Glitter and Doom is the name of a Special Exhibit formerly shown at the Metropolitan Museum of Art featuring portrait art of Germany from 1919-1933, between the World Wars when the Weimar Republic was in political power. This Special Exhibit was shown from November 16, 2006 to February 19, 2007.
Life in the Weimar Republic was marked by massive hyperinflation, crippling poverty, and political upheaval. The massive number of orphans and widows without a means of feeding themselves resulted in prostitution on a scale not seen before in Germany. Additionally, the repeal and relaxation of laws forbidding prostitution, homosexuality, and other 'moral vices' led to an explosion of an underground culture, with people enjoying pursuits not available in other European Cities.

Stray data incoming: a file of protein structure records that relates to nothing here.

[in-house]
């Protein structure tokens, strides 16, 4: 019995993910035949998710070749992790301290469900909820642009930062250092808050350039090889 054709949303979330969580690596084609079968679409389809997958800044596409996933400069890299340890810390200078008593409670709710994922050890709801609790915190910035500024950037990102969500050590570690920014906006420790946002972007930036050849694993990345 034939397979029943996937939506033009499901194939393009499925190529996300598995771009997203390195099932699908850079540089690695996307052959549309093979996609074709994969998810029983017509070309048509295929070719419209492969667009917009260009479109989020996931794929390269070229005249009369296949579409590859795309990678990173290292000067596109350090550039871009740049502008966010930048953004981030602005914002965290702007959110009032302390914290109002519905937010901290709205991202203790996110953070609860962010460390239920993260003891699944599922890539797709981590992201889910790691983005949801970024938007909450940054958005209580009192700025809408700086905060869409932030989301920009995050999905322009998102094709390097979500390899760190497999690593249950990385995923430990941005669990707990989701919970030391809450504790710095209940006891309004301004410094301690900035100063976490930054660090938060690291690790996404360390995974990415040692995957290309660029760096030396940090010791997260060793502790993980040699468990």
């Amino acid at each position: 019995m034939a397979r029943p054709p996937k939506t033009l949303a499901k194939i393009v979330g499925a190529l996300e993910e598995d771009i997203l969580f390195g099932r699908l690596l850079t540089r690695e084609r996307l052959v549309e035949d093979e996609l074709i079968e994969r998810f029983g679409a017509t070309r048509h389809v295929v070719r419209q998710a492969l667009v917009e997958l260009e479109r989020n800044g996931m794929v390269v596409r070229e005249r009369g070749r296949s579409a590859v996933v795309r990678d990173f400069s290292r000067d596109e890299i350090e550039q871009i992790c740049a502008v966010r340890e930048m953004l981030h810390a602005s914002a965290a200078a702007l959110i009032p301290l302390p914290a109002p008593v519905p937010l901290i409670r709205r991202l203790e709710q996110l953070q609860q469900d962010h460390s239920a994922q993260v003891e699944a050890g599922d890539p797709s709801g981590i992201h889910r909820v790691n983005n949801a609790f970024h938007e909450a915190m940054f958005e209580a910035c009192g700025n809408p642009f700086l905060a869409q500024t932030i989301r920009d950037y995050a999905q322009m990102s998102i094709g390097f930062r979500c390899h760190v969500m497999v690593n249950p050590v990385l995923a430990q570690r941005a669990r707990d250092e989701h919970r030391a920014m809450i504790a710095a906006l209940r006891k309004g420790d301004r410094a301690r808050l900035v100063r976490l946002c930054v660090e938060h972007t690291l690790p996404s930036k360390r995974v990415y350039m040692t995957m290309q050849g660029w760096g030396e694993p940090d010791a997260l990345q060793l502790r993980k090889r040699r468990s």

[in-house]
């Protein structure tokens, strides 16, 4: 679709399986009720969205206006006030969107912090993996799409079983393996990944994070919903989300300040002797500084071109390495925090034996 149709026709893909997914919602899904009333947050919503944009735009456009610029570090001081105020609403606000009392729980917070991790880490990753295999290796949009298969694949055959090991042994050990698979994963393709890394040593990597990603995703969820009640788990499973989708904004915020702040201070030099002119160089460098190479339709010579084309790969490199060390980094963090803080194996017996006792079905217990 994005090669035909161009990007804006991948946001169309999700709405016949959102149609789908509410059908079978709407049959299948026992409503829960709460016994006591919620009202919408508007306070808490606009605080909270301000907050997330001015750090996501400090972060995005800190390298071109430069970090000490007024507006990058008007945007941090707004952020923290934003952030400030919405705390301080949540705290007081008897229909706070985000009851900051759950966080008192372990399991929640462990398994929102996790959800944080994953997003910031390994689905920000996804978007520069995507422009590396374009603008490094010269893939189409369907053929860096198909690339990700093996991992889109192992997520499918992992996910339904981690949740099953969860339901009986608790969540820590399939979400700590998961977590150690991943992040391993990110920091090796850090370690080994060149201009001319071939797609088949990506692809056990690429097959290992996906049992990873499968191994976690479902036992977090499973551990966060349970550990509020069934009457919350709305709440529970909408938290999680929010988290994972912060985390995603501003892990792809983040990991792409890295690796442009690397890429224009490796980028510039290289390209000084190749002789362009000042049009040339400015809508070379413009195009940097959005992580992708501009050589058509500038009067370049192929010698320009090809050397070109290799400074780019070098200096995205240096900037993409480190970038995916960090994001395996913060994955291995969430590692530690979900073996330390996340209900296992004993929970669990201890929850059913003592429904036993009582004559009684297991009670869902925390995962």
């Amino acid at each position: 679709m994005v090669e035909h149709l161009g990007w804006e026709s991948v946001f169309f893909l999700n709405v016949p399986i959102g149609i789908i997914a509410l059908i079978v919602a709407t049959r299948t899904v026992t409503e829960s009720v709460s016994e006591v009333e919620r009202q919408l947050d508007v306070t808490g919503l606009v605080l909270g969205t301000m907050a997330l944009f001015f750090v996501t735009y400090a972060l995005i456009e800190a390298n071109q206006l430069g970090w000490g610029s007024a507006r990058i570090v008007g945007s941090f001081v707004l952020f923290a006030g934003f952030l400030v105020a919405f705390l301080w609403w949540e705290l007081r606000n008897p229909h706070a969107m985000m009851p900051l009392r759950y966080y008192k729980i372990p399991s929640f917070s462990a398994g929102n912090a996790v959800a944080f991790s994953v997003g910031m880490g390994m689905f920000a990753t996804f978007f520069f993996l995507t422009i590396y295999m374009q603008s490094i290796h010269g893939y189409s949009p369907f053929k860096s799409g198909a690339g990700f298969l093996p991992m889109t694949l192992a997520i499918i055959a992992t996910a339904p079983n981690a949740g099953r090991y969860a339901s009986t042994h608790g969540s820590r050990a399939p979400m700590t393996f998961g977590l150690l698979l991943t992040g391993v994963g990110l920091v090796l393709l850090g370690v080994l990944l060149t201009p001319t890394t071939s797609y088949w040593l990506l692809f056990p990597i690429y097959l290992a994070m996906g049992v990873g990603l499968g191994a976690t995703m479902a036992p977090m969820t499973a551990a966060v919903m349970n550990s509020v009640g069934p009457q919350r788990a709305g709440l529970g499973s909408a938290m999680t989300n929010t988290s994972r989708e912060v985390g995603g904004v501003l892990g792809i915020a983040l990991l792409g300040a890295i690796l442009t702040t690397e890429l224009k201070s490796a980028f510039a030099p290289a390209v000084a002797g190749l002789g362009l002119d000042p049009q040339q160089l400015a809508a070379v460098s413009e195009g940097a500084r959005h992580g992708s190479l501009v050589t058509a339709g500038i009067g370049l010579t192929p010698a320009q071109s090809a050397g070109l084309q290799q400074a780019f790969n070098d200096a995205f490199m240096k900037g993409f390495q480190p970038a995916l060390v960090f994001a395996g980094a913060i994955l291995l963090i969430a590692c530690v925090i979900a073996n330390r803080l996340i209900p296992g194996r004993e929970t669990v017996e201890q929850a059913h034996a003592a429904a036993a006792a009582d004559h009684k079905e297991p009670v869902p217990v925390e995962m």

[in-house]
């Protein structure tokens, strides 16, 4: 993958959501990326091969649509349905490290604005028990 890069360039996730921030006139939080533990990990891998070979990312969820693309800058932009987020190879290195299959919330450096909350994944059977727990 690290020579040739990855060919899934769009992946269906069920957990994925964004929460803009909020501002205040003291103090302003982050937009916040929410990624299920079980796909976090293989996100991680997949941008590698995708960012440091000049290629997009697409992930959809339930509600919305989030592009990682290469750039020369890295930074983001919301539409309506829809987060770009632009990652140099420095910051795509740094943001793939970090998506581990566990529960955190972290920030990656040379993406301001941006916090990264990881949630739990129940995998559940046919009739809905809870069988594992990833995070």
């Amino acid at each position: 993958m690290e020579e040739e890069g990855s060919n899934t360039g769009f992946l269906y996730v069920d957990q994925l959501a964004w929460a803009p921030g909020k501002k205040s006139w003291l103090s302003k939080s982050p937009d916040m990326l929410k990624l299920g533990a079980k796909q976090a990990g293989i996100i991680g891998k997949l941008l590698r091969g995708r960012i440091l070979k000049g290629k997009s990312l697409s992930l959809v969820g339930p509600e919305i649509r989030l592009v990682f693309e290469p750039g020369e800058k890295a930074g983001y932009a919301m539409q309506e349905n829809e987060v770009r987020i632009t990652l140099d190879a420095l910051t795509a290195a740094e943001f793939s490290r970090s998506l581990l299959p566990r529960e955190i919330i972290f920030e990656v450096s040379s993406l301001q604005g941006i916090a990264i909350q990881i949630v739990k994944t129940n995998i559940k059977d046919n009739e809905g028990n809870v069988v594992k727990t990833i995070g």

The exhibition was organized by Sabine Rewald, Jacques and Natasha Gelman Curator in the Department of Nineteenth-Century, Modern, and Contemporary Art.
Artists shown in the Exhibit Edit
In the media Edit
- WNYC Public Radio, the Leonard Lopate Show, Monday, January 29th 2007, with mp3 interview featuring Sabine Rewald